Dr. Henry Randall

Dr. Henry Randall, director of surgical transplantation at SSM Health Saint Louis University Hospital and SLUCare, harvests a kidney from a living donor in a November 20, 2019 transplant.

A pharmaceutical cure for hepatitis C and the availability of otherwise healthy donors have expanded opportunities for lifesaving organ transplants for persons who could spend years waiting or even die while on a transplant list.

Henry Randall, M.D., executive director of Abdominal Transplant Center at Saint Louis University Hospital, said the hospital has been using hepatitis C-positive donations for about 18 months.

“We embarked on this journey to meet the needs of the local and regional community,” he said. “To date, we’ve performed roughly 20 such transplants, both liver and kidney, using hep-C positive donors and have successfully treated a group of patients.”

Randall said the other reason these organs are more readily available is a result of the opioid crisis – they are overdose death donors.

“A lot of these donors we are using are young, healthy people who have been entangled in the opioid crisis and drug use from opioids or from heroin,” Randall said. “They are young, healthy people otherwise. They’ve shared needles, they’ve contracted hep C; so from an organ utilization standpoint, these are essentially really perfect donors other than having overdosed on some opioid.”

Hepatitis C is a viral infection of the liver, contracted and spread by contact with contaminated blood or other bodily fluids. Sharing of needles in drug use is one of the most common ways to get hep C. Sharing straws to snort cocaine, improperly sterilized medical equipment and items shared that pierce the skin can also transmit the virus.

Just last week, the American Heart Association (AHA) announced that heart transplants from donors who had hepatitis C may be safe for transplanting.

"The dramatic increase in the rate of [overdose death donor] utilization was striking, and it has increased concordantly with the rate of overdose deaths," Nader Moazami M.D., a heart transplant surgeon at NYU Langone Medical Center in New York said last year in a publication of the American Association for the Advancement of Science. "The significant impact of the opioid epidemic on transplantation is one of the major reasons that organ transplant numbers have increased over the last several years."

Research published in the AHA Journal found the one year-survival rates for adults with severe heart failure who received heart transplants from donors with hepatitis C and those without hepatitis C had similar survival rates.

Their study included more than 7,800 adult heart transplant patients at 128 medical centers from January 2016 through December 2018. Four percent of those recipients received hearts from donors who were infected with hepatitis C. The research revealed that 90 percent of patients whose donors had hepatitis C survived, compared to a 91 percent survival rate for the patients whose donors did not have the infection. The rates of drug-treated organ rejection, kidney dialysis to remove toxins from the blood and stroke were also similar between the two groups of patients.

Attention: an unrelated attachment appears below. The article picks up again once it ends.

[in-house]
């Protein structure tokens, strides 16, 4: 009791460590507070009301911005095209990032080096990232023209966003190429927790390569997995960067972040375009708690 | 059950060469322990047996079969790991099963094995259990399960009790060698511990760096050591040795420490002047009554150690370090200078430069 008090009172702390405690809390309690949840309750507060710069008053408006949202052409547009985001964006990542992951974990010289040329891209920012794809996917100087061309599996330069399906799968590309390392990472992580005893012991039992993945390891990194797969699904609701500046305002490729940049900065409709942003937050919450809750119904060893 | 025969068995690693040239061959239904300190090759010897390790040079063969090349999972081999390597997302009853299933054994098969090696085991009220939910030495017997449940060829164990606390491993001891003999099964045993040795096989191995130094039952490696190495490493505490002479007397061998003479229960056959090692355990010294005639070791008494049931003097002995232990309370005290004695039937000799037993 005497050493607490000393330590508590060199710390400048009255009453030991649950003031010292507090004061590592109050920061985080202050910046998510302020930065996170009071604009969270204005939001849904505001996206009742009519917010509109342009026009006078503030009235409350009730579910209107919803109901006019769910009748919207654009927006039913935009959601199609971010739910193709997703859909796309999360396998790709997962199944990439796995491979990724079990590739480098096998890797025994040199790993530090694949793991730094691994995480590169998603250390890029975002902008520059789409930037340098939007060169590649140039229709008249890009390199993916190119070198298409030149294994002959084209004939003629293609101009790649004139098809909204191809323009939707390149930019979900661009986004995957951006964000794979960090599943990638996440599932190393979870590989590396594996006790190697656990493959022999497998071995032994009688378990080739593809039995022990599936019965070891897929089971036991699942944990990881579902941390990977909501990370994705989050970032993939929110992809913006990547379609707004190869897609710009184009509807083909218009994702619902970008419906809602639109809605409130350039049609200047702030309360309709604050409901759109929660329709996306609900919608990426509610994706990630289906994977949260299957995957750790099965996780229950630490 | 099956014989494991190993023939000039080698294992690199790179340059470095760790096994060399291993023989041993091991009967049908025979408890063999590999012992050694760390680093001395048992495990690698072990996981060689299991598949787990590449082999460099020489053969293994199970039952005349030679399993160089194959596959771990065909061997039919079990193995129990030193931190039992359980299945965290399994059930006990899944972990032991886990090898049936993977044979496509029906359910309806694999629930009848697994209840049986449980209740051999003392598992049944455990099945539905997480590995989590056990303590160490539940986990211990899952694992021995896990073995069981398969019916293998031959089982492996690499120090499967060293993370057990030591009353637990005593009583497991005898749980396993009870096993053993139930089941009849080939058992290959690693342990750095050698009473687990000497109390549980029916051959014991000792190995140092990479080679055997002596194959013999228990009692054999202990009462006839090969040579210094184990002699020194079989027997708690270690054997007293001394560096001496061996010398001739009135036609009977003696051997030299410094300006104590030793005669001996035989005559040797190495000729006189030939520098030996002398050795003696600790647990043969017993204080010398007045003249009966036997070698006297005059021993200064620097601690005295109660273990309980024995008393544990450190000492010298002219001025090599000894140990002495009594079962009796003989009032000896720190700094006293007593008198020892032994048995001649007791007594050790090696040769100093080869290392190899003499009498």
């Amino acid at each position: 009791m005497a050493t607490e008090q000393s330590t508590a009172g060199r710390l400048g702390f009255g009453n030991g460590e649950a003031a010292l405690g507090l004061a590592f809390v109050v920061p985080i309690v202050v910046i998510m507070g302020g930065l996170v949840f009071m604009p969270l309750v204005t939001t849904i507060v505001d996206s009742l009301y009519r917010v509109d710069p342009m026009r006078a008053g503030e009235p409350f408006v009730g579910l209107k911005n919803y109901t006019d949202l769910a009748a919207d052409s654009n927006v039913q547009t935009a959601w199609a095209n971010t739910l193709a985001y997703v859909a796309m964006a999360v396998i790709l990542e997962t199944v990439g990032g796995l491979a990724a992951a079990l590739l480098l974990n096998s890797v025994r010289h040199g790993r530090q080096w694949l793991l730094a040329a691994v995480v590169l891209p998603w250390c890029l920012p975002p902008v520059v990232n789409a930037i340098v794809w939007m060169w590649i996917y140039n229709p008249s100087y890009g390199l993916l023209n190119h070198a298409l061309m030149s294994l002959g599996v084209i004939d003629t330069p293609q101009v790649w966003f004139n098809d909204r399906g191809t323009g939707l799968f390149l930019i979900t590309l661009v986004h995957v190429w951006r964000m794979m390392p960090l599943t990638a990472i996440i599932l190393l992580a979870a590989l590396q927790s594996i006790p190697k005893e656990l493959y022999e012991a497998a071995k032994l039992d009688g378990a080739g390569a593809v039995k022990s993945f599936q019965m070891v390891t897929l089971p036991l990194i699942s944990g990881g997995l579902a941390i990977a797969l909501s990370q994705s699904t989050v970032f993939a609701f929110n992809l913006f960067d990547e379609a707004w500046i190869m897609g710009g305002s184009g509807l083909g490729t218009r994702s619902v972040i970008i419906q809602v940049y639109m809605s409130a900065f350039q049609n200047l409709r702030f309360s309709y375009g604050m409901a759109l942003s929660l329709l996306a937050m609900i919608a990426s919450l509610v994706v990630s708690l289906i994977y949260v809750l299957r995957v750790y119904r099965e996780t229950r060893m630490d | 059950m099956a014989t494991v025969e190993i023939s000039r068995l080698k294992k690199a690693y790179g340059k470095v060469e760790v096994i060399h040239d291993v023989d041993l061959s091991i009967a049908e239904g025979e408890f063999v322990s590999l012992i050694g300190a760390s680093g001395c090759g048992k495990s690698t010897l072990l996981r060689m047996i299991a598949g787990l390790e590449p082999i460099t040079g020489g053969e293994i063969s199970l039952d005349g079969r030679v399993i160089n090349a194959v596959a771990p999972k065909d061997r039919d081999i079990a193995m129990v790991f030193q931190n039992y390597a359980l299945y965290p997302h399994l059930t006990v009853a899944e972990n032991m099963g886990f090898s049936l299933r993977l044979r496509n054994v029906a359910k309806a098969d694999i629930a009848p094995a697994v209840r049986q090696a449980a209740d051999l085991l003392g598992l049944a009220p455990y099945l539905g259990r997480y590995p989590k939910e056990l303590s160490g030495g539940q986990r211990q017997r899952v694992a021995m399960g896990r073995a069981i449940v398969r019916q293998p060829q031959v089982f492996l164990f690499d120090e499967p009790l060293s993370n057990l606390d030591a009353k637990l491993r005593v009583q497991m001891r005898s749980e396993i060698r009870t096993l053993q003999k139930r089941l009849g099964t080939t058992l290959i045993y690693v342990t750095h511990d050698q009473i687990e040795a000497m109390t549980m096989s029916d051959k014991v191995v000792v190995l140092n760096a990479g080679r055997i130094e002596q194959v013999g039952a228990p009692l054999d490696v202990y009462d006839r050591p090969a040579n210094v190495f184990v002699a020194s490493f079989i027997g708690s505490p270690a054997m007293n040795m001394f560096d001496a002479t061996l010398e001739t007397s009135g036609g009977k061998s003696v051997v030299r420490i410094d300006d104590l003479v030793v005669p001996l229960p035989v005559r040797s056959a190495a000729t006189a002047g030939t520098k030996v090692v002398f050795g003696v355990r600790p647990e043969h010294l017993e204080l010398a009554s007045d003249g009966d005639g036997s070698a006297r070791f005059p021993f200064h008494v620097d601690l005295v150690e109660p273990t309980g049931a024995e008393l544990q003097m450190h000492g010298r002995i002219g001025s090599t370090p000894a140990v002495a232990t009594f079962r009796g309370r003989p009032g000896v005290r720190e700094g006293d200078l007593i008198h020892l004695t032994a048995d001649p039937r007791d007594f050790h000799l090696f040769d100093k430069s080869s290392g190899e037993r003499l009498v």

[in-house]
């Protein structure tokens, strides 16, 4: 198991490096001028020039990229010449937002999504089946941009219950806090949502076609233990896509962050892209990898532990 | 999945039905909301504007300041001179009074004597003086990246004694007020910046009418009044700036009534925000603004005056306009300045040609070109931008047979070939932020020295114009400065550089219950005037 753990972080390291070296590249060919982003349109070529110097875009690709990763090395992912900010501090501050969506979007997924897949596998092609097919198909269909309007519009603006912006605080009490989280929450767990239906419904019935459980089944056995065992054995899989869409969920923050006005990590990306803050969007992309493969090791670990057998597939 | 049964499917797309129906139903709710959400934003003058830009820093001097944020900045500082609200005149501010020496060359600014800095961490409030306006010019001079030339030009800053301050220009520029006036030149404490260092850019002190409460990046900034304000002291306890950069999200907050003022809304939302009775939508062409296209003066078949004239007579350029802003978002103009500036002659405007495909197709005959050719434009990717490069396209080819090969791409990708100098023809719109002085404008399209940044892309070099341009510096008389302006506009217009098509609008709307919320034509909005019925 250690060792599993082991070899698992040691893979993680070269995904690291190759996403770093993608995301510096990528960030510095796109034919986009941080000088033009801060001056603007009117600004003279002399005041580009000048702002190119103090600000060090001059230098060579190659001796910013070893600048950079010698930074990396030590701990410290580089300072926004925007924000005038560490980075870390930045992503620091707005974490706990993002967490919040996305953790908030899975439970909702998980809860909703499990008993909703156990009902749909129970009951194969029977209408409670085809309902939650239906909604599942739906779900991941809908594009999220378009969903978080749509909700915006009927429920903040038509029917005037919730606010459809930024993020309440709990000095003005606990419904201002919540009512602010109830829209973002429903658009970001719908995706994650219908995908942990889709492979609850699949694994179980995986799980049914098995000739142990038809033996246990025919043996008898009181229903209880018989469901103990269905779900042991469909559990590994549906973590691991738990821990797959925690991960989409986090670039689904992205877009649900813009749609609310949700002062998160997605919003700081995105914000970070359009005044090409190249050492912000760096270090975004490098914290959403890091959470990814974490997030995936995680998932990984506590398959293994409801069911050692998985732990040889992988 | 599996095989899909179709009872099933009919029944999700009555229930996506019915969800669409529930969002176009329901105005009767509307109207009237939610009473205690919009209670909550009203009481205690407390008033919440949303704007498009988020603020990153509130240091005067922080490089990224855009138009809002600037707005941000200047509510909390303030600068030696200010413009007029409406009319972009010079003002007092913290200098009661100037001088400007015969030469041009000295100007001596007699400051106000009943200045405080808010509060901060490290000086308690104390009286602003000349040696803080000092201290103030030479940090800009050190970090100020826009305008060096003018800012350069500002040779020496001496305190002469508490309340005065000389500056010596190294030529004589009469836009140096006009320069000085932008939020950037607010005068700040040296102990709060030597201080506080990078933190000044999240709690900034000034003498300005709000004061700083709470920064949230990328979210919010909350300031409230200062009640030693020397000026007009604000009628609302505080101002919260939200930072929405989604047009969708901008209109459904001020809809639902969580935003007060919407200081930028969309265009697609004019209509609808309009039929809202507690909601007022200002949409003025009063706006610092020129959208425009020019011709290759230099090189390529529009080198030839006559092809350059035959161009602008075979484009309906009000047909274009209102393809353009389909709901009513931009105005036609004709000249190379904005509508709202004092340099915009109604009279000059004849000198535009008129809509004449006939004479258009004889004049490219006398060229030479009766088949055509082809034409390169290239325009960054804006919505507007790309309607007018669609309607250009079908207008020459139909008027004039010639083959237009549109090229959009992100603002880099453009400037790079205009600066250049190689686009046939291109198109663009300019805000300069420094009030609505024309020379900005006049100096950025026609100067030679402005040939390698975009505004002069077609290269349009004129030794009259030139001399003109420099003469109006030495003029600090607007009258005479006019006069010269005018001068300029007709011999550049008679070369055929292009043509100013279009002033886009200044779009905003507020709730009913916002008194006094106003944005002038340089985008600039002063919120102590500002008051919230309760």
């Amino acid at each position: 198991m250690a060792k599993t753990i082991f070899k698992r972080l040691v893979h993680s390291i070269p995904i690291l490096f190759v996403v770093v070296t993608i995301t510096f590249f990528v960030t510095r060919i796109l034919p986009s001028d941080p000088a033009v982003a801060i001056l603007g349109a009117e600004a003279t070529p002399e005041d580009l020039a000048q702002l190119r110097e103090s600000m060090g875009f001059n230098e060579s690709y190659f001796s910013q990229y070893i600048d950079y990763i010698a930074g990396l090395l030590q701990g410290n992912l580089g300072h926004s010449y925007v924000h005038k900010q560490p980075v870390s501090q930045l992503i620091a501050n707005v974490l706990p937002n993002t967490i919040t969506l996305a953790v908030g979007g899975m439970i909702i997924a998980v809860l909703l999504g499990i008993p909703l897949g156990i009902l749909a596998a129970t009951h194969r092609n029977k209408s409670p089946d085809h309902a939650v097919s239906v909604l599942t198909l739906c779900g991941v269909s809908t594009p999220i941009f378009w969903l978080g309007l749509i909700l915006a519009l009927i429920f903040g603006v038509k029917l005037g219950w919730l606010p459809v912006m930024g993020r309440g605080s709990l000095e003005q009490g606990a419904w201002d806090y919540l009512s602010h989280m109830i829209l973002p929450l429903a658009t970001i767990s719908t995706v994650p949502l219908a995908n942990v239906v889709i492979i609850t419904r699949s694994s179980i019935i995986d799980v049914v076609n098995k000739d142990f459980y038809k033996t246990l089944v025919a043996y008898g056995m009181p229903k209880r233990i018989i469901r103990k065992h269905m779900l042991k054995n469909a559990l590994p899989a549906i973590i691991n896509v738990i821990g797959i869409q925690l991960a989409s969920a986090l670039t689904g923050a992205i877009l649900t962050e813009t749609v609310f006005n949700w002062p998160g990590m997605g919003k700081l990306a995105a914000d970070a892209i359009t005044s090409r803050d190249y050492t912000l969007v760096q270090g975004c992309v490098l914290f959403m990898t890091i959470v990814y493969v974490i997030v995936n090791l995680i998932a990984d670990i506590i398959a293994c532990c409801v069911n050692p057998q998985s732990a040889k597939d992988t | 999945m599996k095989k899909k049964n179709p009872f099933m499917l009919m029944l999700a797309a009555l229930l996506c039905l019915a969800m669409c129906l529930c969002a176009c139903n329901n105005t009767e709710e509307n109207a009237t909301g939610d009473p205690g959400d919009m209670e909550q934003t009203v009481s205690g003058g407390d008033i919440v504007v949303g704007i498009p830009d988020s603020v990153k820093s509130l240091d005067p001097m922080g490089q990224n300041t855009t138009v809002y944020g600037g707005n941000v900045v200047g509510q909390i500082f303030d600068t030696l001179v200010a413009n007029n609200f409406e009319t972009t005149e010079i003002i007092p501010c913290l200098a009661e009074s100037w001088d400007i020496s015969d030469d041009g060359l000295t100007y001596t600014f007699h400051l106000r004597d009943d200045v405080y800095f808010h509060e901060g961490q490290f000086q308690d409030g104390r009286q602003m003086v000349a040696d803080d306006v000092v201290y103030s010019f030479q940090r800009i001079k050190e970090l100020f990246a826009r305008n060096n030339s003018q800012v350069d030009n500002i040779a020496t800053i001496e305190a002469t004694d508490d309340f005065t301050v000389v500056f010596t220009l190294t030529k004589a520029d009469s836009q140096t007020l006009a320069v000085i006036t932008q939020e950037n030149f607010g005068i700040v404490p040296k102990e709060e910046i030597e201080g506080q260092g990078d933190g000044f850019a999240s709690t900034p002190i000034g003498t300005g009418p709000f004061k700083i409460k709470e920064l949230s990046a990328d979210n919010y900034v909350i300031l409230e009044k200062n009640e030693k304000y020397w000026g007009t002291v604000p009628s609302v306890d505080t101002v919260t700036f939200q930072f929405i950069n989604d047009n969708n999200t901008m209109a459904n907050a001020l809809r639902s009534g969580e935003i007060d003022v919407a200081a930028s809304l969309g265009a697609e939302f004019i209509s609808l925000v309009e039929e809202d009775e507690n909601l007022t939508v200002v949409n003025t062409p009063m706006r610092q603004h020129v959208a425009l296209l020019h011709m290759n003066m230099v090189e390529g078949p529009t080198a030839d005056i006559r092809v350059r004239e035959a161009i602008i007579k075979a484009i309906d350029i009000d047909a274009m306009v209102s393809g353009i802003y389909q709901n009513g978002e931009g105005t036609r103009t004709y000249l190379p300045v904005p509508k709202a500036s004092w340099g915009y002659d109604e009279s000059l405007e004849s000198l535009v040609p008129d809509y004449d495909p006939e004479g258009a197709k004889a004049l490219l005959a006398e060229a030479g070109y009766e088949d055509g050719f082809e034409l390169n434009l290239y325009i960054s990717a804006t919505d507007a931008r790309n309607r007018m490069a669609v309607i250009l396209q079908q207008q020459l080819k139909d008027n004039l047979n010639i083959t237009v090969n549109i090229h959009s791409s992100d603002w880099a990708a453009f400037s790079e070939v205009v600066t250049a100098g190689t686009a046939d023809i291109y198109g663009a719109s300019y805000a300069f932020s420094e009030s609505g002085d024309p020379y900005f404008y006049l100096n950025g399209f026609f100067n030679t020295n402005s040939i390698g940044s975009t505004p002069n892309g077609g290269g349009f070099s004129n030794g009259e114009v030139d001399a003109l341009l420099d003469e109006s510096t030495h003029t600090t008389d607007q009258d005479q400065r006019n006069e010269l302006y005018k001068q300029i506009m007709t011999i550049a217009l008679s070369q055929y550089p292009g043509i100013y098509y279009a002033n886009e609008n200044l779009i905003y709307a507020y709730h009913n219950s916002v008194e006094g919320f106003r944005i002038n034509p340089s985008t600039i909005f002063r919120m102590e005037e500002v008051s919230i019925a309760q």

“We are encouraged by these results and believe this is a landmark change in our ability to better meet the demand for heart transplantation by increasing the donor supply,” said Arman Kilic, M.D., lead study author, assistant professor of cardiothoracic surgery, director of surgery quality and analytics, and co-director of the Center for Cardiovascular Outcomes and Innovation at the University of Pittsburgh Medical Center in Pennsylvania. “It is our hope that more centers will use hepatitis C-positive donors for heart transplantation.”

Randall said about six weeks after an organ transplant from a donor who had hepatitis C, patients undergo an eight-week treatment for hepatitis C.

“We’ve done kidneys, we’ve done livers. We’ve not done any pancreases – we don’t do hearts here, or lungs, but several places around the country have started doing heart and lung transplants using these hep C-positive organs,” Randall said. “It’s already expanded over to thoracic, to heart and lungs; we use it in livers and kidneys; we may eventually start to consider kidneys and pancreases or pancreas as a transplant .”

The Organ Procurement and Transplantation Network reports overall organ donations again hit a record high in 2019.

“Deceased donation has increased by 38 percent since 2014,” said Maryl Johnson, M.D., board president for the Organ Procurement and Transplantation Network. “This staggering increase is a tribute to the dedication of donors and their families nationwide who make the courageous decision at a time of great personal loss to give the gift of life to people who are awaiting organ transplantation. While we recognize the sacrifices that have been made to make the increase possible, we are steadfast in continuing to serve the needs of nearly 113,000 people who are still awaiting a transplant.”

“If you need an organ transplant that, because of the research that has been done and the addition of these new antivirals, we always talk to patients about whether or not they will accept the hep C organ,” Randall said. “Be open to accepting a hep C organ because the antiviral treatment is so good. It shortens the amount of time sometimes people have to wait for an organ. In this area, let’s say for a kidney or liver, it’s about three years, and if these organs become available, you might get transplanted in weeks or months instead of waiting for years.”

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